Nov. 9, 1998 WINSTON-SALEM, N.C. -- The thalamus, the brain's central switching center for relaying sensory information to the brain's somatosensory cortex, "remodels" after sensory nerves are severed, scientists from Wake Forest University School of Medicine and the University of California at Davis report in the Nov. 6 issue of Science.
"This is exciting because it could be the underpinning of the neurobiological basis for recovery of function after stroke or damage to the nervous system," said Tim P. Pons, Ph.D., professor of surgical sciences (neurosurgery) and professor of physiology/pharmacology at Wake Forest.
Pons and Edward C. Jones, Ph.D., director of the Center for Neuroscience at the University of California-Davis, said that a portion of the thalamus in nonhuman primates was completely reorganized after the nerves relaying sensory information from the arms were severed.
The new study follows a 1991 report from the team, also in Science, that the somatosensory cortex itself remodels after injury.
Both reports add to mounting evidence that the brain is not fixed and unchanging after infancy, as had been scientific dogma, but in fact can make new connections. Pons uses the term "plasticity" to describe these changes.
"We had shown that at least one-third of the entire somatosensory cortex is capable of reorganization and this latest work shows that at least one-third of the thalamus is also capable of a similar type of reorganization."
The somatosensory cortex is the brain's processing center for sensory information.
The actual work involved experiments touching the face after the entire upper arm and hand were deprived of their normal inputs. The thalamus had rewired the portions of its surface that previously hooked into the sensory arm and hand nerves so that these portions activated dormant nerves in the face. These nerves were stimulated with a fine glass probe or a camel hair brush.
Pons reported there are measurable -- but tiny -- electrical discharges at that point in the thalamus. Adjacent points on the skin activate adjacent points in the thalamus.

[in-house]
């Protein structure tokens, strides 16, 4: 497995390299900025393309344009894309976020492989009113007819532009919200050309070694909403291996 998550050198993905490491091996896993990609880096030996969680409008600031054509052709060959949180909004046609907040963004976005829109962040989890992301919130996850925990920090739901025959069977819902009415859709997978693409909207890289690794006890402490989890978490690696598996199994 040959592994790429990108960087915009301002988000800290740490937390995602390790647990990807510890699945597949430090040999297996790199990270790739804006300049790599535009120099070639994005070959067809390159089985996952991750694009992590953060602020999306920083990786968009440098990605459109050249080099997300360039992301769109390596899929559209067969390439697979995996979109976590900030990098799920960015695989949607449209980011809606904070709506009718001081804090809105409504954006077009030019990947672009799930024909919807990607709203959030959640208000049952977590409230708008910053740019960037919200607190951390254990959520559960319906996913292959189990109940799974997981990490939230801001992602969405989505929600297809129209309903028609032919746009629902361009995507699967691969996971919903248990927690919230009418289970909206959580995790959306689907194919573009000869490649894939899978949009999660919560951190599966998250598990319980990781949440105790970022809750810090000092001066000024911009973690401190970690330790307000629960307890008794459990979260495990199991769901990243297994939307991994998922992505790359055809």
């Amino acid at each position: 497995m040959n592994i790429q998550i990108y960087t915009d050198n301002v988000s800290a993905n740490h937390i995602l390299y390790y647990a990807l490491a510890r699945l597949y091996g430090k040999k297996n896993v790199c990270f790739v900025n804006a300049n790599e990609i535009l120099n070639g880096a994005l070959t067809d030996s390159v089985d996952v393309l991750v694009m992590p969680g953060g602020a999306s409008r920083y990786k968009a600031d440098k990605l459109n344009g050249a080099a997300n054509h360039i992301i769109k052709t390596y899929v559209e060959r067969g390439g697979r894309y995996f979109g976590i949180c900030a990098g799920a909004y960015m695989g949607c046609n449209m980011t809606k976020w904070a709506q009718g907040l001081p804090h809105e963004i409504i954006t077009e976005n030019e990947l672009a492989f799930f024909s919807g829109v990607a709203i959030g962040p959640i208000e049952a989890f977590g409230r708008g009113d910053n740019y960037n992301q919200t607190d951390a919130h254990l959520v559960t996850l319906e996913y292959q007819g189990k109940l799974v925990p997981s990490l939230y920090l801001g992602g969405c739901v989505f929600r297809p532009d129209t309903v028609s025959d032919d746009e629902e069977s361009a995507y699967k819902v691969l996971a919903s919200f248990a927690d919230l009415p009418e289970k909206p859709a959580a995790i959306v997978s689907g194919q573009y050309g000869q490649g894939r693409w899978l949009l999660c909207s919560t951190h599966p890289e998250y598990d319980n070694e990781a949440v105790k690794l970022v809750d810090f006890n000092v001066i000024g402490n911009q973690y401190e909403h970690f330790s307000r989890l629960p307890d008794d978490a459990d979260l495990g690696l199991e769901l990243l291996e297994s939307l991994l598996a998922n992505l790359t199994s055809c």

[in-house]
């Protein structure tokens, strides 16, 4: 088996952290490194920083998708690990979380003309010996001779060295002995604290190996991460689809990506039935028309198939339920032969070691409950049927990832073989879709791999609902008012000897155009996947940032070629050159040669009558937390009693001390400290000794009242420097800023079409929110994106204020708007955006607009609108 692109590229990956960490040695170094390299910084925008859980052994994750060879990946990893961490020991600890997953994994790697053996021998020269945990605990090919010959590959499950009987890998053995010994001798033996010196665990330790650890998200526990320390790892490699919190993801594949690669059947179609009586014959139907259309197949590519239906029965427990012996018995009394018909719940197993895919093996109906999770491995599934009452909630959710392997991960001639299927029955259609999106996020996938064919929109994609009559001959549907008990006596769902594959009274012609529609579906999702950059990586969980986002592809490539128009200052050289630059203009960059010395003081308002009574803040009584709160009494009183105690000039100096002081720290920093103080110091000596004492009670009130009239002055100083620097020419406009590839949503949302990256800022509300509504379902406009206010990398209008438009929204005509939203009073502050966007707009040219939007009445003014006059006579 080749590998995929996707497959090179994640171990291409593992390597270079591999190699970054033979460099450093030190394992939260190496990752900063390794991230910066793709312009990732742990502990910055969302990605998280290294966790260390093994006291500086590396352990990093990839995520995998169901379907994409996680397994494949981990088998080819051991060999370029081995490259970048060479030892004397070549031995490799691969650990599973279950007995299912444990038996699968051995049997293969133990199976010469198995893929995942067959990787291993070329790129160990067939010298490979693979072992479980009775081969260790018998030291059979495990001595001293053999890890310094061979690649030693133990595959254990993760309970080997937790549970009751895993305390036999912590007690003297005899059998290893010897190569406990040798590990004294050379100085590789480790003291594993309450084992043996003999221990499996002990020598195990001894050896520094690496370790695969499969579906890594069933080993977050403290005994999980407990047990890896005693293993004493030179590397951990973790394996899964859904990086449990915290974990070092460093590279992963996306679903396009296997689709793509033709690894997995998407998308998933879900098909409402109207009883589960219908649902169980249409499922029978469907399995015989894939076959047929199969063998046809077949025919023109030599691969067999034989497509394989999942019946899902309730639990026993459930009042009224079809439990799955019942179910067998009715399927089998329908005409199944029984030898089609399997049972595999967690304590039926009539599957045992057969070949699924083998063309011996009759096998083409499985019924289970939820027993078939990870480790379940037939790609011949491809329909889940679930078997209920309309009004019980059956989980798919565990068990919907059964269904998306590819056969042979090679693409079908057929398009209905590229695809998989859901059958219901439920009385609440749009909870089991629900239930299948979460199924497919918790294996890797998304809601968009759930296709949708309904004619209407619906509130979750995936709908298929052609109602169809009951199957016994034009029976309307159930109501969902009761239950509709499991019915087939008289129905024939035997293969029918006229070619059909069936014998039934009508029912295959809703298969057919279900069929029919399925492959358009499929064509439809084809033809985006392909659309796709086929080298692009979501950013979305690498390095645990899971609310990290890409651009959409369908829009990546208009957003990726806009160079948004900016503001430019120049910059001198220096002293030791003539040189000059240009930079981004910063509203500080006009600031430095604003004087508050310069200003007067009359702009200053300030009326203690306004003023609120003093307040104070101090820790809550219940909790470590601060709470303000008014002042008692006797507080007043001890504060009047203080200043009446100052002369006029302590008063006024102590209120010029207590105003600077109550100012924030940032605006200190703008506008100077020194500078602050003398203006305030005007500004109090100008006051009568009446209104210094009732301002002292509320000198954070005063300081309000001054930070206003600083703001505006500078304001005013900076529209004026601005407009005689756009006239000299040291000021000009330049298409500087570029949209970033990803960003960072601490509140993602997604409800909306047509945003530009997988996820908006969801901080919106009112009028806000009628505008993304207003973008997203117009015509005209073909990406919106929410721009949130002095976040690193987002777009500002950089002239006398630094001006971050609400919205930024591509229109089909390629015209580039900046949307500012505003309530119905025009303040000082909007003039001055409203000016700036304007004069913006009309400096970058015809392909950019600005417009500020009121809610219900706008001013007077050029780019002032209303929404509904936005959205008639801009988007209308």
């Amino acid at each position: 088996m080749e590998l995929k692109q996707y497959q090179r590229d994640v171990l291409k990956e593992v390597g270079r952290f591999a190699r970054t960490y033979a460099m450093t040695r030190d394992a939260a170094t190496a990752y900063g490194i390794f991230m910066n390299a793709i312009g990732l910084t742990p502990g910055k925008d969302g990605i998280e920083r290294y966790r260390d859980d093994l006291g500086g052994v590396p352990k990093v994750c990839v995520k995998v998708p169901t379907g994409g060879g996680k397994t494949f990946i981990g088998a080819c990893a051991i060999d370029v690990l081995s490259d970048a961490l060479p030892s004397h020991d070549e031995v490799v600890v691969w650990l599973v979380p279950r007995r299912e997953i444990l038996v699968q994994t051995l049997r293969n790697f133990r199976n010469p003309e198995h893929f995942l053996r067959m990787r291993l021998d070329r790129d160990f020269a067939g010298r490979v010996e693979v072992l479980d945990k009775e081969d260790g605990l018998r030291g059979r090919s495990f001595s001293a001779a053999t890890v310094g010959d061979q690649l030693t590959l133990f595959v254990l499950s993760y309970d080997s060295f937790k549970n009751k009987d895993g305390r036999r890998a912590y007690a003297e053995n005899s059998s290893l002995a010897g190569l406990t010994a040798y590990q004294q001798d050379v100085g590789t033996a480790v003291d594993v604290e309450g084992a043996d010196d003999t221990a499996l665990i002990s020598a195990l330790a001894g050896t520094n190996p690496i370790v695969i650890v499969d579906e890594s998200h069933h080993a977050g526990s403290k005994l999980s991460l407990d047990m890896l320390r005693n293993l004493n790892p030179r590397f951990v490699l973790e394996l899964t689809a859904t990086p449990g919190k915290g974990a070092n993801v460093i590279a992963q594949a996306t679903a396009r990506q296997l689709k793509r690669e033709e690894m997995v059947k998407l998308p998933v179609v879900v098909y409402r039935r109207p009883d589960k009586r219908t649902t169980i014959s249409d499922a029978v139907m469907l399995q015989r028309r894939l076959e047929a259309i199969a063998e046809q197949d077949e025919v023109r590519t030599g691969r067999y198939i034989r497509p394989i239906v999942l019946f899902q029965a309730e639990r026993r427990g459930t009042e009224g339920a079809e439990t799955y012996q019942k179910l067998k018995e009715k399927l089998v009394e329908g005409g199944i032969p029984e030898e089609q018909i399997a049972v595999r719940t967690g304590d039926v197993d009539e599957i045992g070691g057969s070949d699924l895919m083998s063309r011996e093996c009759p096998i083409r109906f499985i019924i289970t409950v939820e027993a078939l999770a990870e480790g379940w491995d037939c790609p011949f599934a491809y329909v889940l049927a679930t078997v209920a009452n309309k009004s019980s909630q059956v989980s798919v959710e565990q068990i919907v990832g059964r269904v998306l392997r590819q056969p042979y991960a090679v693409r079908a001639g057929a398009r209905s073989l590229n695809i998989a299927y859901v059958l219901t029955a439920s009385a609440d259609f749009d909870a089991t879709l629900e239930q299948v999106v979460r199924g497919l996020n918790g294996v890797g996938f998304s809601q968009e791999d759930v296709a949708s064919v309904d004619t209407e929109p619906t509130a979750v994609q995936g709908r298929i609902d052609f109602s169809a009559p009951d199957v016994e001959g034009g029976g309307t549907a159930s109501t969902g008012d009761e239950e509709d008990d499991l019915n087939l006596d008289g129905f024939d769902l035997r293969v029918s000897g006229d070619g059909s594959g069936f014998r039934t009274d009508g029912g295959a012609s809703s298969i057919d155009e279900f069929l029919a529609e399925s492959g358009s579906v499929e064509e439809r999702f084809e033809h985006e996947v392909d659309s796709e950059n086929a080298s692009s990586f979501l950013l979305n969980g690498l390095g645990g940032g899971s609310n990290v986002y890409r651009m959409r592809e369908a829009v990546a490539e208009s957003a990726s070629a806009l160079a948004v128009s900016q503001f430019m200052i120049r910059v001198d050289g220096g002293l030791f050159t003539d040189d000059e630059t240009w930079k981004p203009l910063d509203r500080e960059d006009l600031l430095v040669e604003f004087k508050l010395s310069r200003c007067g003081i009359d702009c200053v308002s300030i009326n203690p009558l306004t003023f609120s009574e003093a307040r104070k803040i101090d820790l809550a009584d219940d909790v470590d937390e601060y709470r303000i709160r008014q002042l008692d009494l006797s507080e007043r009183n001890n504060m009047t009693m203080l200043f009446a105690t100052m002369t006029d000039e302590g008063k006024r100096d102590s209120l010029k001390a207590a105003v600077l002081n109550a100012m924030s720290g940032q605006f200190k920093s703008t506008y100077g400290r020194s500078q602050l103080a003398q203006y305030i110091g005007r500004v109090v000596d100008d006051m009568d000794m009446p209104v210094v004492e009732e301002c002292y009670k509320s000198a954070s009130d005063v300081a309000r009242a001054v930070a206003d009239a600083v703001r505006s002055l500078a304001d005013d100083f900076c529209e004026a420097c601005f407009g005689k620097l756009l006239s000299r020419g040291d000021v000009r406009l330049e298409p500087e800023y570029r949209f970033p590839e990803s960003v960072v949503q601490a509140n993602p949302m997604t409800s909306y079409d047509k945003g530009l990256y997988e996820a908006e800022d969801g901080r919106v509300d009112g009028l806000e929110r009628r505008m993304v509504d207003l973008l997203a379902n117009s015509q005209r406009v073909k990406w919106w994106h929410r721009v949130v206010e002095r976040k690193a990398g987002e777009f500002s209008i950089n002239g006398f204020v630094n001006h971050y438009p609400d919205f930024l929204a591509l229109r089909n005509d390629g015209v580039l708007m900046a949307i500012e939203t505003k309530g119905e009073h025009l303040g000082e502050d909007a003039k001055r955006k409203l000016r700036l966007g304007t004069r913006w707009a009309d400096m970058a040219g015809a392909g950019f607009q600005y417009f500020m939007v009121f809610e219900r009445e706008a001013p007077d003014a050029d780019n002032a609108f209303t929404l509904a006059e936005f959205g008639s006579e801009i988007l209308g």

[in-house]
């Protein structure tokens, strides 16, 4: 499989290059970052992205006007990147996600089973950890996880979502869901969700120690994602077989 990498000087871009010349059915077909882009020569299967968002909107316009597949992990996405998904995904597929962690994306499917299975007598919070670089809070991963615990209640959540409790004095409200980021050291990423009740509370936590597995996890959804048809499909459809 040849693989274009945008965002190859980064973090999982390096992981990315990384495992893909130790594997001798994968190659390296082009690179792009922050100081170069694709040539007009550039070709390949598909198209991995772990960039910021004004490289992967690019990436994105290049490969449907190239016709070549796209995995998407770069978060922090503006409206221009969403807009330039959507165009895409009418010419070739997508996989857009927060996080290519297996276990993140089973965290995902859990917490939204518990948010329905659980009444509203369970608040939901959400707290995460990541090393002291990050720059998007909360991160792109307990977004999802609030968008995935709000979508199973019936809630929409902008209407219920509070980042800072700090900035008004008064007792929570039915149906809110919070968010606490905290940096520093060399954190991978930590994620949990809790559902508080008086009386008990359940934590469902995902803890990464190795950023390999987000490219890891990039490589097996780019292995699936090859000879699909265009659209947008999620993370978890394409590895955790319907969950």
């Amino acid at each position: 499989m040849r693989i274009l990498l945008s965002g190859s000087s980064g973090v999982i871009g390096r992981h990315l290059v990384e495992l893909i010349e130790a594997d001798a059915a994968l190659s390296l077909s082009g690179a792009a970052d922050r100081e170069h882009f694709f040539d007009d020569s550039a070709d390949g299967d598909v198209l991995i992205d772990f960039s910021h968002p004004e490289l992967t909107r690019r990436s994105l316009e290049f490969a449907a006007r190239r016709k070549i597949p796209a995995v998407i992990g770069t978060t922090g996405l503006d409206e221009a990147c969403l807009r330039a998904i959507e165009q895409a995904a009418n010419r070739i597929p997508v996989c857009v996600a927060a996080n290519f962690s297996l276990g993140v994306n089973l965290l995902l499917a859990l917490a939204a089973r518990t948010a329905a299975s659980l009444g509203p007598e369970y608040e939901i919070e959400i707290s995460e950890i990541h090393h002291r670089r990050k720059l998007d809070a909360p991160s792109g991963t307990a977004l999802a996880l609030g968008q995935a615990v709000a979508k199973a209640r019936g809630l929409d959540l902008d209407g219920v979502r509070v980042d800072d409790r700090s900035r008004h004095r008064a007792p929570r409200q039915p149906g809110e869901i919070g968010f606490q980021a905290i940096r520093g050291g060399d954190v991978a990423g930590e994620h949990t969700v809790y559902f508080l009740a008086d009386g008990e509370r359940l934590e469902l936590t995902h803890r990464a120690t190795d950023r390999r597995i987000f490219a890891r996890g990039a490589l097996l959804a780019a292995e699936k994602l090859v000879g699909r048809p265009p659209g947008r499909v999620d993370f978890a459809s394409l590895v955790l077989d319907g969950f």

"When the face takes over the hand representation, the brain still interprets the impulses as coming from the hand," he said.
The work was strikingly similar to studies of people who had undergone upper arm amputations. When those investigators touched these amputees in certain parts of the face, the patients had sensations that seemed to be coming from the missing limb. "This is a very plausible explanation for phantom limb sensations and especially phantom pain sensations," Pons said.
"We have identified the thalamus as being a critical component for that plasticity that is exhibited at the cortex. We're not sure that these changes don't also occur at the spinal level," Pons said, "but we doubt it is a factor because of the severe degenerative changes seen anatomically in these animals."
While he said it was premature to speculate about direct applications of the research to people, the researchers will be trying to harness the plasticity of the brain when it helps -- such as after a stroke -- and halt the plasticity when it causes problems, such as epilepsy, Parkinson's disease and Alzheimer's disease.
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The above story is reprinted from materials provided by Wake Forest University Baptist Medical Center.
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